Faculty Profile

headshot of Monika Mehta

Monika Mehta

Associate Professor; TRIP Courtesy Title

English, General Literature and Rhetoric; Translation Research and Instruction Program (TRIP)


Monika Mehta's research and teaching interests include new media and film studies; cinema in South Asia; theories of nation-state; feminist studies; postcolonial critique; and globalization and cultural production. She is the author of Censorship and Sexuality in Bombay Cinema (University of Texas Press, December 2011; Permanent Black, January 2012). Her articles and chapters examining trans/national film regulation; globalization and cultural production in India; DVD compilations; music awards; cinephilia; and authorship have appeared in journals such as Cultural Dynamics, The Velvet Light Trap, Studies in South Asian Film and Media, South Asian Popular Culture as well as edited collections such as Global Bollywood: Travels of Hindi Song and Dance, Music in Contemporary Indian Film: Memory, Voice, Identity, Behind the Scenes: Contemporary Bollywood Directors and their Cinema, and Postcolonial Studies Meets Media Studies. Her co-edited collection, Pop Empires:Transnational and Diasporic Flows of Korea and India (University of Hawaii Press) is forthcoming.

Censorship in in a Transnational Context.

This project builds on her book Censorship and Sexuality in Bombay Cinema as well as her collaborative work with the Media Classification Systems Group (https://www.mediaclassification.org/). She envisions this project as a comparative study of both cinema and censorship. Film studies often imagine nation as mobile, but the state as a rooted, bounded object. Even a cursory glance at the post/colonial censorship show how practices and policies of the imperial states were imported to the colonies. Furthermore, the post/colonial states both justified and formulated future policies in relation to practices and policies of former colonizers. By comparing India and South Africa’s censorship histories, she not only wishes to examine how power functioned in the reign of empire, but also in the post/colony. In doing this, her wish to revisit and potentially, question the Foucauldian framework which propelled her first book.

Credit Sequences

The term, paratext is initially theorized in literary studies by Gerard Genette. Genette refers to paratexts as materials which are on the fringes or the threshold of a text and which guide our reading of it. Genette’s formulation invites us to reflect on how we read a literary work or a film. Where do we begin? Is it at chapter one or when the film’s story begins? Do we walk into a film late thinking there’s an extra five minutes because of the credit sequence and leave, as the credits roll, thinking that the film is over? How do reviews, a dustjacket, a promo or trailer, shape how we understand these texts? In the context of film and media studies, Genette’s term is taken up Jonathan Gray to catalogue and examine a wide range of paratexts such as promos, spoilers, bonus features, video games, film merchandise—and their relationships to films. He demonstrates, that film viewers and fans are likely to consume more paratexts than texts. Moreover, a potential viewer might only consume a paratext e.g., she gets a videogame or a superhero figure but does not see the film. Thus, Gray jostles Genette’s distinction between paratexts and texts by showing how paratexts can transform into texts.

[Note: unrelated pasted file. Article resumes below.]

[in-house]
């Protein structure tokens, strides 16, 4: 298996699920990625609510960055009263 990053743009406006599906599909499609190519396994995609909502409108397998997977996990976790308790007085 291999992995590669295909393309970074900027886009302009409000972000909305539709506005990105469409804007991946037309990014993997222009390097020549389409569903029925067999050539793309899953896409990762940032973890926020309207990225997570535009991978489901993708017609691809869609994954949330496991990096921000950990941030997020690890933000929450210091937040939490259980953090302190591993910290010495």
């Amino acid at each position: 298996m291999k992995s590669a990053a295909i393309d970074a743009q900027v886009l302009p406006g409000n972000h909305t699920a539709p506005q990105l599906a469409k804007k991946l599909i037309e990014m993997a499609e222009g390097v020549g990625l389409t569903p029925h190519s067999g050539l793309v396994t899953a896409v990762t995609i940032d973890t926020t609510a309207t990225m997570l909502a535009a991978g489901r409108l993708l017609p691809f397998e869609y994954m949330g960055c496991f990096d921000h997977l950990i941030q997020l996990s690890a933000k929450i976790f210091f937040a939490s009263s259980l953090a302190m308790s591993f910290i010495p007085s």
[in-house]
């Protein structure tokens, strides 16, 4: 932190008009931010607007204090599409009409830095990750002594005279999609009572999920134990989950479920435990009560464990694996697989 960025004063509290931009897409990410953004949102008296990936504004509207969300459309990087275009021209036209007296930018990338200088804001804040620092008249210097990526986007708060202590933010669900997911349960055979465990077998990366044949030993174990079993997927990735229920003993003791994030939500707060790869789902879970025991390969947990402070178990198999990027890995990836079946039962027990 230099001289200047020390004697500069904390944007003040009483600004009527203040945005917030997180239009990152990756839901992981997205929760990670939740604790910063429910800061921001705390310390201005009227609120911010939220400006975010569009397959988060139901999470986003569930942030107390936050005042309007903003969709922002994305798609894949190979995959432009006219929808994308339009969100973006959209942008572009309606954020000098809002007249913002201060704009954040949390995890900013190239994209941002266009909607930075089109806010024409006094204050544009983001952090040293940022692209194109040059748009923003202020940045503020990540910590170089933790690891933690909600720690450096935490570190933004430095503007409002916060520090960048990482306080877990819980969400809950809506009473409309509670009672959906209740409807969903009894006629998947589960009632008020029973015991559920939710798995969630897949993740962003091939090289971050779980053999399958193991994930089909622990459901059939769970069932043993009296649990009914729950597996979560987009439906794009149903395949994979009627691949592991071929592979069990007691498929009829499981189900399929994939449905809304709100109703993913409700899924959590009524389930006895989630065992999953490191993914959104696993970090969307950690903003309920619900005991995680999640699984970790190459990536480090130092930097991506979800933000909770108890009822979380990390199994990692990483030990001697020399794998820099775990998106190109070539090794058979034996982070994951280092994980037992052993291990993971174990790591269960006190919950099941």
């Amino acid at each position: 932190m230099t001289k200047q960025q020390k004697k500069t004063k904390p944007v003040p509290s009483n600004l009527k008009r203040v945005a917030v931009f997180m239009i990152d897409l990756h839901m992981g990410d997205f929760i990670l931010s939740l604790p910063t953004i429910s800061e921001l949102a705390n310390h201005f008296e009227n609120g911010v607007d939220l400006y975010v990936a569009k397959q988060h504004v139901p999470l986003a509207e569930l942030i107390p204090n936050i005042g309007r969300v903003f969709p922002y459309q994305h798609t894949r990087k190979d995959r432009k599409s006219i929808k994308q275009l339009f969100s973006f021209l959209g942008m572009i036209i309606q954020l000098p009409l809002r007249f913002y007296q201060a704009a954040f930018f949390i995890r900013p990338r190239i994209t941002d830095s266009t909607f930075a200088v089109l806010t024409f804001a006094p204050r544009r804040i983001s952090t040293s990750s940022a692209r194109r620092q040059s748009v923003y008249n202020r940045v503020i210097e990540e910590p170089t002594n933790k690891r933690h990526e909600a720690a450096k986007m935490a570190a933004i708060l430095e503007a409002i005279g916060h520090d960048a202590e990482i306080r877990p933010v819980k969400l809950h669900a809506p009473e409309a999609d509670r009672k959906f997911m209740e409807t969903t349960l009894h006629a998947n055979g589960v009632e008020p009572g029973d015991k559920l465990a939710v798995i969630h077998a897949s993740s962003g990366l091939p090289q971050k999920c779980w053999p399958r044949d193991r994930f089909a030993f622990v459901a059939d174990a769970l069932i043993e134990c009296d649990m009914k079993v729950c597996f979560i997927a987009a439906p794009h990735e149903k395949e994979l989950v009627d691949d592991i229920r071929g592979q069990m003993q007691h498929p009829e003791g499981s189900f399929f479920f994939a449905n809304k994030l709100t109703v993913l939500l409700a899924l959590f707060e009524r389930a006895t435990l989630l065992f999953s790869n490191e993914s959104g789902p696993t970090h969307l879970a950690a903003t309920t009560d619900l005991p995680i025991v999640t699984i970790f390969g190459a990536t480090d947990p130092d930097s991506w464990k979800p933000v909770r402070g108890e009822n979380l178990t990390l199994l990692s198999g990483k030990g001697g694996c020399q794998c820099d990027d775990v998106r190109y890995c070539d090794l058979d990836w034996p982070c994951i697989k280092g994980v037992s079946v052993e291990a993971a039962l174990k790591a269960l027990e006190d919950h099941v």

While Gray attends to formal analyses of television credit sequences, Mehta expands this purview and considers credit sequences as valuable industrial documents which illustrate formal and informal alliances, provide snapshots of changing industrial relations and labor, and provide a key venue for reading the film. Mehta also looks at how credit sequences are produced, and the role of language(s) in generating these sequences.

Resonances: Affinities in Mediascapes

This study builds upon her co-edited collection, Other Pop Empires: Transnational and Diasporic Flows of India and Korea. It considers different media objects—Korean dramas, Bombay films, Pakistani television shows, and paratextual materials—to reflect upon the industrial, technological, historical and cultural mechanisms whereby shared emotional syntaxes, and subsequently, affinities are generated.


  • PhD, MA, University of Minnesota
  • BA, Saint Olaf College

Research Interests

  • Globalization
  • Diaspora and Cultural Production
  • Postcolonial Literature
  • New Media & Film Studies
  • Theories of Nation-State
  • Contemporary Critical Theory
  • Feminist and Sexuality Studies


  • 2012 CHOICE award for Outstanding Academic Book